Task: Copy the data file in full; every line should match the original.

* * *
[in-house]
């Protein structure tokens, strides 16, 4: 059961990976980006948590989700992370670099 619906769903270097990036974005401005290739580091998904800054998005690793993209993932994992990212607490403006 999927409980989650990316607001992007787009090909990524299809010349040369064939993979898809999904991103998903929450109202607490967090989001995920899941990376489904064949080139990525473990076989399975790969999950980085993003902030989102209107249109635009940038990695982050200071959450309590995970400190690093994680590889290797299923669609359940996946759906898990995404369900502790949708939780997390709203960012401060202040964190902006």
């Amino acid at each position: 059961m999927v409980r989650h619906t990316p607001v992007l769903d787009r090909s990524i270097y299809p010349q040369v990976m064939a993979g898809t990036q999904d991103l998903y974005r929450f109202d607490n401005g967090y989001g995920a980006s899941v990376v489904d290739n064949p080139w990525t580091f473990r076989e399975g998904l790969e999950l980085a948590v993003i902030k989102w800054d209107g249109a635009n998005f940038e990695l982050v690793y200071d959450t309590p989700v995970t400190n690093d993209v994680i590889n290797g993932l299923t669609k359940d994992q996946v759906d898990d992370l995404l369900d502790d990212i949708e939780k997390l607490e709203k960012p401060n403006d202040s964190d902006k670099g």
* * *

[in-house]
């Protein structure tokens, strides 16, 4: 059961990976980006948590989700992370670099 619906769903270097990036974005401005290739580091998904800054998005690793993209993932994992990212607490403006 999927409980989650990316607001992007787009090909990524299809010349040369064939993979898809999904991103998903929450109202607490967090989001995920899941990376489904064949080139990525473990076989399975790969999950980085993003902030989102209107249109635009940038990695982050200071959450309590995970400190690093994680590889290797299923669609359940996946759906898990995404369900502790949708939780997390709203960012401060202040964190902006």
């Amino acid at each position: 059961m999927v409980r989650h619906t990316p607001v992007l769903d787009r090909s990524i270097y299809p010349q040369v990976m064939a993979g898809t990036q999904d991103l998903y974005r929450f109202d607490n401005g967090y989001g995920a980006s899941v990376v489904d290739n064949p080139w990525t580091f473990r076989e399975g998904l790969e999950l980085a948590v993003i902030k989102w800054d209107g249109a635009n998005f940038e990695l982050v690793y200071d959450t309590p989700v995970t400190n690093d993209v994680i590889n290797g993932l299923t669609k359940d994992q996946v759906d898990d992370l995404l369900d502790d990212i949708e939780k997390l607490e709203k960012p401060n403006d202040s964190d902006k670099g």